Although my sons, now 15 and 24, are different as night and day, they both began asking questions about hemophilia at about age 5. I tackled the tough issues they wrestled with, always acknowledging that their problems contained merit.
At 5 years old, they each asked the same question that I could not answer. “Dad, why do I have hemophilia and other people don’t?”
I wanted to answer truthfully, without all the trite little answers I kept hearing from well-meaning people. To place the blame on God did not sound right. How could I explain that a loving deity created my children perfectly and then cast a chronic illness into their world? To imply the condition was a result of divine appointment seemed utterly contrary to the faith foundation I hoped to impart upon my stinky boys.
I faced a question that religion could not answer. Why do my sons have a bleeding disorder? The only answer I could give relied on scientific evidence. Their eighth clotting protein proved damaged, and therefore, solid clots could not form. I spoke the truth without the assurances of my faith. I relied on the intermingling of scientific fact and divine explanation. I don’t believe that religion and cold hard evidence have to speak independently of one another. Each adds a piece to the whole person.
So, let us return to my boy’s initial question. I gave the best 5-year-old answer I could. “Son, you have hemophilia because something happened that causes your body to not clot when you have a bleed.”
The next set of lessons concerned how one lives with a bleeding disorder. This is where faith stepped in. In my religion, community power is overwhelming and carries a huge responsibility both to and for one another. My participation in worship acknowledges my neighbor’s humanness. Together, we celebrate divine intervention weaving in and out of the lives of all who participate in our faith practices.
Spiritual rejuvenation finds its way into conversations of hope that we hear from stories. How much can my children offer my worship community, then adhere to faith practices that enrich others’ lives? How many people draw hope from my sons’ stories of strength in facing adversity? Likewise, how rich is my boys’ increase in faith when they hear their friends and neighbors talk about overcoming incredible odds to live a better life?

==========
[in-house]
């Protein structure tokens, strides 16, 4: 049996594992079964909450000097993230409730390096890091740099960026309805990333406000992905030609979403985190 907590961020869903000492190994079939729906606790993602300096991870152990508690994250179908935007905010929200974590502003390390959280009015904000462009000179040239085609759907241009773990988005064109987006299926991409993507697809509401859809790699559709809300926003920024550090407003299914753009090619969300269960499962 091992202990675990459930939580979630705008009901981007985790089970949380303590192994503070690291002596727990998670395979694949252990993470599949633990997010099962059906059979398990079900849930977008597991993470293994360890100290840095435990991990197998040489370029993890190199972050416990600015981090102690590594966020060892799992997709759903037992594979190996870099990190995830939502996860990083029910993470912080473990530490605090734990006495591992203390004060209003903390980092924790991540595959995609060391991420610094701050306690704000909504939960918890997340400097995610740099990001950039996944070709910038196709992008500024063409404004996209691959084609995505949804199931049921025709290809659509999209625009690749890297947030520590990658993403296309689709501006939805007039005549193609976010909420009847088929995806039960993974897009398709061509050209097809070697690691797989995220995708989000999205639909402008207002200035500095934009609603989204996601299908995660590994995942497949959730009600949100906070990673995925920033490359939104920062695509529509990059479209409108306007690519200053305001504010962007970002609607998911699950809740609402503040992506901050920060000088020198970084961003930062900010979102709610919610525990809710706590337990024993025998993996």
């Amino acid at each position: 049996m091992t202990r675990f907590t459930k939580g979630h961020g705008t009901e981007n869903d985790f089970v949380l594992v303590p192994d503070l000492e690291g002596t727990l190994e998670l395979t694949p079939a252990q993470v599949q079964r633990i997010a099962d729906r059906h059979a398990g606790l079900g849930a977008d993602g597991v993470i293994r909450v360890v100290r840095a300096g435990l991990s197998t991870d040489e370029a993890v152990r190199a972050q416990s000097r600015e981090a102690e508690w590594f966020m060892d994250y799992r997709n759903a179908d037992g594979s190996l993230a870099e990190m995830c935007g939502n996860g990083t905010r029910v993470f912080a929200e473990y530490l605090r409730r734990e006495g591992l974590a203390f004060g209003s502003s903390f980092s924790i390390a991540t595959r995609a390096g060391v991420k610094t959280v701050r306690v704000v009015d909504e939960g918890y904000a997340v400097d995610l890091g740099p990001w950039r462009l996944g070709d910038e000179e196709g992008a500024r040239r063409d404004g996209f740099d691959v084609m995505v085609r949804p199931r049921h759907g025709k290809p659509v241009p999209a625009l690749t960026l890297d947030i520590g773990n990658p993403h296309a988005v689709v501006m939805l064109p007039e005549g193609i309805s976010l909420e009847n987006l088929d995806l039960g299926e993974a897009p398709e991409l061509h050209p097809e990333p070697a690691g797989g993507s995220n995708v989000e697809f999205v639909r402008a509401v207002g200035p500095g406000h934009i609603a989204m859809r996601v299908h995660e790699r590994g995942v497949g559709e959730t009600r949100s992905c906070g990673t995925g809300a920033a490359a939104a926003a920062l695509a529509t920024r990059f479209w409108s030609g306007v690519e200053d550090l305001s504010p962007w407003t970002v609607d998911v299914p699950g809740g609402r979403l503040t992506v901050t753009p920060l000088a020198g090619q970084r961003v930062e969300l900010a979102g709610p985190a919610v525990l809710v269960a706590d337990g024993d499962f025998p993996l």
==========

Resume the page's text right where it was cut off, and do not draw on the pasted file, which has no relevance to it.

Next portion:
Quickly, we learn that a faith practice allows us to share stories and gain strength from one another. We discover hope in the middle of our struggles and transform our ability to stand as a living witness to the lives of our fellow human beings.
Maybe the answer to the initial question, “Dad, why do I have hemophilia?” is not limited to a simple expression of biology. Perhaps the question serves as a tipping point to other parts of our humanity. To answer the question ultimately requires further questions that explore both fact and faith. Fact, my blood does not clot like everyone else’s. Faith, through divine intervention, I rely on holy arms to reach out and provide me comfort as I live with my chronic illness.
My sons, who are no longer 5, still wrestle with living in the world with a chronic bleeding disorder. Questions continue to challenge what they know and what they believe. I hope that no matter what they explore, they may be whole individuals that wish to make a difference in this world. Science and religion combine to create wholeness and, in so doing, create a path that leads to hope and joy.
Note: Hemophilia News Today is strictly a news and information website about the disease. It does not provide medical advice, diagnosis, or treatment. This content is not intended to be a substitute for professional medical advice, diagnosis, or treatment. Always seek the advice of your physician or another qualified health provider with any questions you may have regarding a medical condition. Never disregard professional medical advice or delay in seeking it because of something you have read on this website. The opinions expressed in this column are not those of Hemophilia News Today or its parent company, BioNews, and are intended to spark discussion about issues pertaining to hemophilia.
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